Encountering Georges Weil

The only Jewish, Sabbath observant netsuke carver in history, artist Georges Weil has sculpted the likes of Ben-Gurion and Churchill.

netsuke 311 (photo credit: Courtesy)
netsuke 311
(photo credit: Courtesy)
To a middle-aged American writer raised on movies, television andBroadway theater, artist Georges Weil comes across as endearinglyEnglish and almost iconically suave, with the urbane mannerisms of filmactor David Niven and the polished voice of stage actor Cyril Richard.He is also erudite, speaking with what seems to have the ring ofacademic expertise in the history of fine art.
“My education?” he asks rhetorically. “Grammar school,” he declares,with a puff of his cigarette. “I left school at the age of 16 because Ihad to. We did not have a wealthy household. I went to a Jewish school,and Judaism remains very important to me, on many levels. But my formaleducation stopped at the age of 16. Everything after that isself-taught.”
Born in Vienna in 1938, Weil arrived in England with his family oneyear later, on the very eve of World War II, on the last plane fromAntwerp. He grew up in England, mostly in London.
Weil briefly attended London’s St. Martins School of Art in 1956. “ButI got kicked out, which was, I think, the best thing that ever happenedto me,” he says. “Art schools – not all, but most – tend to train theirstudents to be put in a kind of box.”
Weil believes that his departure from art school allowed him thefreedom to pursue his own interests and develop his own unique styles.
Among Weil’s works during this early period were bronze portraitsculptures of David Ben-Gurion and Winston Churchill. He was to returnto this medium again briefly in the 1970s, creating bronze studies ofChurchill, Charles de Gaulle and, last but not least, singer/actorSammy Davis Jr., with whom Weil enjoyed “a friendly relationship ofmany, many years.”
But Weil’s artistic pursuits largely had to wait until he could come up with enough money to support them.
“I went into the jewelry industry – was actually pushed into theindustry unwillingly – because at that time I wanted to go to artschool instead,” he says.
The artistic impulse within him began to force its way out, however, asWeil began to design jewelry, using diamonds and precious stones inmuch the same way as a painter uses colors. He started a company at theage of 17 which, 25 years later, was an acknowledged leader in modernjewelry design.
“What was enjoyable about that period was the glamorous side of theindustry, the acquisition of great friends and famous names ascollectors,” he recalls. Among the collectors of Weil’s jewelrycreations were Frank Sinatra, Sammy Davis Jr., Peter Sellers, England’sQueen Elizabeth, and Hollywood’s queen, Elizabeth Taylor.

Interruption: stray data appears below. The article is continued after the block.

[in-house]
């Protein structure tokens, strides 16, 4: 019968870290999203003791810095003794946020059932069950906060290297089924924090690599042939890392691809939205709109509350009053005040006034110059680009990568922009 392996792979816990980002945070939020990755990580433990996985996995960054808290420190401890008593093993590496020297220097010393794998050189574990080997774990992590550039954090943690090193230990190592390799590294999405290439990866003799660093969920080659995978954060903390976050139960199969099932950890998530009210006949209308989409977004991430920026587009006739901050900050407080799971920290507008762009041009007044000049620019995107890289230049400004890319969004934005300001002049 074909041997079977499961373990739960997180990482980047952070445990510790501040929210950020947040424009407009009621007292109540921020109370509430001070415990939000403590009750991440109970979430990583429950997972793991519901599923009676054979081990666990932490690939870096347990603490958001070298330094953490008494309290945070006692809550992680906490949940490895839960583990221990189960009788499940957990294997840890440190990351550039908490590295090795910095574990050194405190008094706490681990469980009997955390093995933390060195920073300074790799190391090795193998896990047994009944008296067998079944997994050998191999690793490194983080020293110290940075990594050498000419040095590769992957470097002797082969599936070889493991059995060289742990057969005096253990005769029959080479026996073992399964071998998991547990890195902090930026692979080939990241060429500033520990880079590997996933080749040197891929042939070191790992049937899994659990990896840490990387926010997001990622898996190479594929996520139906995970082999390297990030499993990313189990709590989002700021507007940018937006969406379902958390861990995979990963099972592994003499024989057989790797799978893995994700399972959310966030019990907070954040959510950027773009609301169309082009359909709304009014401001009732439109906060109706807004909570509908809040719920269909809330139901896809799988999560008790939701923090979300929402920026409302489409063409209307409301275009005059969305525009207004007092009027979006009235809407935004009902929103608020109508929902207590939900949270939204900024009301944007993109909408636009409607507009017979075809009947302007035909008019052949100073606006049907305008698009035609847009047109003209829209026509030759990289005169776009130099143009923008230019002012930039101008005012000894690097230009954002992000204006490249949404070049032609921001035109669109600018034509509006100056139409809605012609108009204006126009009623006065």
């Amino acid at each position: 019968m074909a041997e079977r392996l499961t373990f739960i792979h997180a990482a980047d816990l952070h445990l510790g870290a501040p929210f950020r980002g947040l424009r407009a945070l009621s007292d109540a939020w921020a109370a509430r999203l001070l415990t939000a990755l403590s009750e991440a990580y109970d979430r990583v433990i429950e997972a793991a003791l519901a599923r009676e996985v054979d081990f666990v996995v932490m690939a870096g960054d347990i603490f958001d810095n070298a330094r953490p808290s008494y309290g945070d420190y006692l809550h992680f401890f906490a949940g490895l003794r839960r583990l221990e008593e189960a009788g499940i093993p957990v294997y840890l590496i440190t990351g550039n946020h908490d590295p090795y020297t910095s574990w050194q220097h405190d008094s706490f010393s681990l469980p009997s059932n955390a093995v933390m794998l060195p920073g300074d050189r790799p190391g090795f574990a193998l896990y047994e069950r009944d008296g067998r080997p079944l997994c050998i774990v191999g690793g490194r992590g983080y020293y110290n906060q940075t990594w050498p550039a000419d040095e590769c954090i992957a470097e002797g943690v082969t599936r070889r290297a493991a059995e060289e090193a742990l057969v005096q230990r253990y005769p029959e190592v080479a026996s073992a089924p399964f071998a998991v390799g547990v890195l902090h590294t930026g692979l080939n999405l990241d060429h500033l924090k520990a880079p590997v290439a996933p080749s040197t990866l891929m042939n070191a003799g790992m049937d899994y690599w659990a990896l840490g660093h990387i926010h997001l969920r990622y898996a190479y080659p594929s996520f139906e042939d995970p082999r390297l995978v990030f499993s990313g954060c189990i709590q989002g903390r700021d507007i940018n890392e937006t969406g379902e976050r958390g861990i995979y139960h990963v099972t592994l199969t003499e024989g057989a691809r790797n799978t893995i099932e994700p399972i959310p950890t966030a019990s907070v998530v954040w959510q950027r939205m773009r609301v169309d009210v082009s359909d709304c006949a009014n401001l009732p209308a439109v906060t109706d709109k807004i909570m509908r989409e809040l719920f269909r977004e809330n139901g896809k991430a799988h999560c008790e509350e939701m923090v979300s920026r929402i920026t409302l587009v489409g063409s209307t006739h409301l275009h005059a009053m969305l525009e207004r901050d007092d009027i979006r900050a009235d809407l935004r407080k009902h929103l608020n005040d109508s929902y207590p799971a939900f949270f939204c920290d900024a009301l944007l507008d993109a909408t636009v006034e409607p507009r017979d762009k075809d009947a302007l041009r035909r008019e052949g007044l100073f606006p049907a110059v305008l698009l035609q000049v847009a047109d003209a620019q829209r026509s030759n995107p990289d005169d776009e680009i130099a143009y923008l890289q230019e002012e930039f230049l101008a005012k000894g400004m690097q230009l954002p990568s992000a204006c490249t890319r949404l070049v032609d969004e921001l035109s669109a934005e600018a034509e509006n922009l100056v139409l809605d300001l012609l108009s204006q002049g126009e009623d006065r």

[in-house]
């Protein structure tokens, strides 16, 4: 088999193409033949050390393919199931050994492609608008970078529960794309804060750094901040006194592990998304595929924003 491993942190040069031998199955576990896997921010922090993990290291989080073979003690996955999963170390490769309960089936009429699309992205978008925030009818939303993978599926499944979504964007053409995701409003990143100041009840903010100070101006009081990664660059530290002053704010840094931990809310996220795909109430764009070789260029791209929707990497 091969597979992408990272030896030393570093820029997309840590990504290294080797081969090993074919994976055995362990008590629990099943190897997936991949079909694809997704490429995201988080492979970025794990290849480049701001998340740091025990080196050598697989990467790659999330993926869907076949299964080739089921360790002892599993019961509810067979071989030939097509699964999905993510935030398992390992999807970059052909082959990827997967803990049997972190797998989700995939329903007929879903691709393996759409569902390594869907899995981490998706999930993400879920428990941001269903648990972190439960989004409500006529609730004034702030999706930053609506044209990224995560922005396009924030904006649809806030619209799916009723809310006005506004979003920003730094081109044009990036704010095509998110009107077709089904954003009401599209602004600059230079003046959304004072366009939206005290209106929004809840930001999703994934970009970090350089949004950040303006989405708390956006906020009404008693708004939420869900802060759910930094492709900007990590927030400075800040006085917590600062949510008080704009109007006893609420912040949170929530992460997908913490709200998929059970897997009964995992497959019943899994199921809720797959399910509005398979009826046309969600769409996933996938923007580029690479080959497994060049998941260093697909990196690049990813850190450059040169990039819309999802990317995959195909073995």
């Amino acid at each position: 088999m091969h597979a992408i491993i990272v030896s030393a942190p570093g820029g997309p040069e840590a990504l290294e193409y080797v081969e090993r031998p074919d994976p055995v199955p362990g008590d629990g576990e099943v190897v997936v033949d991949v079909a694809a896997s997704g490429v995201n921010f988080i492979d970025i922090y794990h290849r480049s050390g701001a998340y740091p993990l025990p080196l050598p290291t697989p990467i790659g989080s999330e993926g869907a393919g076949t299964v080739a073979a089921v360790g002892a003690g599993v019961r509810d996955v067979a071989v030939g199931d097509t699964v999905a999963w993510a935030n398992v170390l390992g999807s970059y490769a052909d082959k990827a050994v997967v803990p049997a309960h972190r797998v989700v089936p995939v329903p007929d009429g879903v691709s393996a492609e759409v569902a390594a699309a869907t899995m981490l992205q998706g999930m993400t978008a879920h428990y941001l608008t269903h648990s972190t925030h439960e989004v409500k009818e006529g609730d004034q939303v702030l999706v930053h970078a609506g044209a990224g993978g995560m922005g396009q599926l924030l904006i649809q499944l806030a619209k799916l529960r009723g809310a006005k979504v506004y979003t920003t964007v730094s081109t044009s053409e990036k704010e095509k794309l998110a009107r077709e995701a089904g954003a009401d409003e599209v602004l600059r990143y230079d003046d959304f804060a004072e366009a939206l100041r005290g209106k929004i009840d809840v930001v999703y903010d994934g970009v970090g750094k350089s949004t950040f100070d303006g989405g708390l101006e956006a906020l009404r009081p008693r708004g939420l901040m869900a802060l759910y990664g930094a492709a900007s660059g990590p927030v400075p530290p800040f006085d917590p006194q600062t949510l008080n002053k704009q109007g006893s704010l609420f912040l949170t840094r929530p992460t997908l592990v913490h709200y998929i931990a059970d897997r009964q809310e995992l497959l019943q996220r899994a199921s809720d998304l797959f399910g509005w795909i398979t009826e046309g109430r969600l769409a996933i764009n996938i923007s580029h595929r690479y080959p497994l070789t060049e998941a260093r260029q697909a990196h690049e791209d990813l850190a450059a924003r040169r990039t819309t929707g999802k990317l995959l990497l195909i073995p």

Weil also began to create sculpture made of gold, silver and preciousgems, jewelry as objets d’art, which earned him glowing press reviewsthat compared his work to that of Cellini and Fabergé. One reviewerfrom the Illustrated London News went so far as to declare, “Fabergé objets, exquisite as they are, and superb as their workmanship is, arereally no more than expensive toys – Weil’s pieces are works of art.”
Many of Weil’s sculptures in precious metals, like the gold hanukkiathat adorns a corner in his home, depict distinctly Jewish themes.
Weil sold his jewelry studio in 1979 to devote more time to art. Heimmigrated to Israel with his family in 1989, leaving behind a famousname and works exhibited in no less a venue than the British Museum.“We were lucky Jews, because we came by choice,” he says. “Things werevery, very good in England. There was no reason to move at all. It wassomething I wanted to do for a long time… Zionism.”
Since making aliya, Weil has focused on sculpture and painting. Amonghis major projects was the creation in 1994 of a five-meter bronzesculpture of a man blowing a shofar, installed at the entrance toHerzliya Pituah, near the beach where survivors of the Holocaust landed“illegally” toward the end of the British Mandate, 1945-1948. A similarsculpture, made the following year, was installed at Gilelleje,Denmark, where Danish Jews were spirited safely away in boats to Swedenduring the country’s Nazi occupation.
  
A VISIT to Weil’s studio provides a glimpse of the diverse array of artstyles, themes and preoccupations that have shaped his painting andsculpture over the past five decades. More or less “simple” oil oncanvas paintings, like one of Ben-Gurion from 1956, evolve before theviewer’s eyes into more complex paintings, sculpture, and then blendsof sculpture and painting as three-dimensional sculptures appear onpainted canvases.
Surveying the enormous collection of work, one can deduce severalthemes that appear to have preoccupied the artist at different periods.Judaism is a major motif, with several paintings depicting theHolocaust, and many others representing the tallit, or prayer shawl.Horses are portrayed in colorful – sometimes blue – profile in severalpaintings.
Asked, “Why horses,” Weil replies, “I like horses.” 
Several frankly erotic studies of the female nude can be seen which,along with most of Weil’s sculptures and paintings of people, areheadless. Asked why these people are headless, Weil replies, “I reallyhave no idea.”
Asked about the title of a particular work, Weil replies, “It has notitle. When it needs to have a title, it will have a title. At themoment, it doesn’t need one.”